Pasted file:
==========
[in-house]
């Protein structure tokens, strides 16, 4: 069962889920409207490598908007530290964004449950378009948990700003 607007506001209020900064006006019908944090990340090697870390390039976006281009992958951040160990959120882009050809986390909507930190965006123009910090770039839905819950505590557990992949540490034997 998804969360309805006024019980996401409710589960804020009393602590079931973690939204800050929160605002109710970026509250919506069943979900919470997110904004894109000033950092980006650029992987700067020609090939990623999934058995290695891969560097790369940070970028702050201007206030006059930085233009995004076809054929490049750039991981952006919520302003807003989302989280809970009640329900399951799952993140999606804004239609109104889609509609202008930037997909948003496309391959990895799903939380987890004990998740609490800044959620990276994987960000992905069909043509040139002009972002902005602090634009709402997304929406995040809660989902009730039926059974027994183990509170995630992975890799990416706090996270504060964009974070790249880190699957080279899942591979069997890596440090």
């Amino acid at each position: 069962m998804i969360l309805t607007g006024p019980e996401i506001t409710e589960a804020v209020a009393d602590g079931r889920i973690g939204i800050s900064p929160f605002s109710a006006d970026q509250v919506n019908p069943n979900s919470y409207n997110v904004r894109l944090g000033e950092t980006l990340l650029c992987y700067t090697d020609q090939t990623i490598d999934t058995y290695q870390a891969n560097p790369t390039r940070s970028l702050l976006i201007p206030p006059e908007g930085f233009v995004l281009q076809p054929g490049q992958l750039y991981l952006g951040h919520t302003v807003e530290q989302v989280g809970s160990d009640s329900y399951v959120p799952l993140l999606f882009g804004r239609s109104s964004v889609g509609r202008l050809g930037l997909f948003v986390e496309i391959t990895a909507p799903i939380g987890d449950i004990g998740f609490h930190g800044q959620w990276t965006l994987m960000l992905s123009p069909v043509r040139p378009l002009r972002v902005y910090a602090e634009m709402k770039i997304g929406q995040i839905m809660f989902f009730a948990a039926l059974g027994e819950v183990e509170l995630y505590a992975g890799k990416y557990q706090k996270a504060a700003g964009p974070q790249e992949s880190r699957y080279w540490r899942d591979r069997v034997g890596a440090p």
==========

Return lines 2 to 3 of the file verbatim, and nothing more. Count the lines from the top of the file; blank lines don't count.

């Protein structure tokens, strides 16, 4: 069962889920409207490598908007530290964004449950378009948990700003 607007506001209020900064006006019908944090990340090697870390390039976006281009992958951040160990959120882009050809986390909507930190965006123009910090770039839905819950505590557990992949540490034997 998804969360309805006024019980996401409710589960804020009393602590079931973690939204800050929160605002109710970026509250919506069943979900919470997110904004894109000033950092980006650029992987700067020609090939990623999934058995290695891969560097790369940070970028702050201007206030006059930085233009995004076809054929490049750039991981952006919520302003807003989302989280809970009640329900399951799952993140999606804004239609109104889609509609202008930037997909948003496309391959990895799903939380987890004990998740609490800044959620990276994987960000992905069909043509040139002009972002902005602090634009709402997304929406995040809660989902009730039926059974027994183990509170995630992975890799990416706090996270504060964009974070790249880190699957080279899942591979069997890596440090």
């Amino acid at each position: 069962m998804i969360l309805t607007g006024p019980e996401i506001t409710e589960a804020v209020a009393d602590g079931r889920i973690g939204i800050s900064p929160f605002s109710a006006d970026q509250v919506n019908p069943n979900s919470y409207n997110v904004r894109l944090g000033e950092t980006l990340l650029c992987y700067t090697d020609q090939t990623i490598d999934t058995y290695q870390a891969n560097p790369t390039r940070s970028l702050l976006i201007p206030p006059e908007g930085f233009v995004l281009q076809p054929g490049q992958l750039y991981l952006g951040h919520t302003v807003e530290q989302v989280g809970s160990d009640s329900y399951v959120p799952l993140l999606f882009g804004r239609s109104s964004v889609g509609r202008l050809g930037l997909f948003v986390e496309i391959t990895a909507p799903i939380g987890d449950i004990g998740f609490h930190g800044q959620w990276t965006l994987m960000l992905s123009p069909v043509r040139p378009l002009r972002v902005y910090a602090e634009m709402k770039i997304g929406q995040i839905m809660f989902f009730a948990a039926l059974g027994e819950v183990e509170l995630y505590a992975g890799k990416y557990q706090k996270a504060a700003g964009p974070q790249e992949s880190r699957y080279w540490r899942d591979r069997v034997g890596a440090p």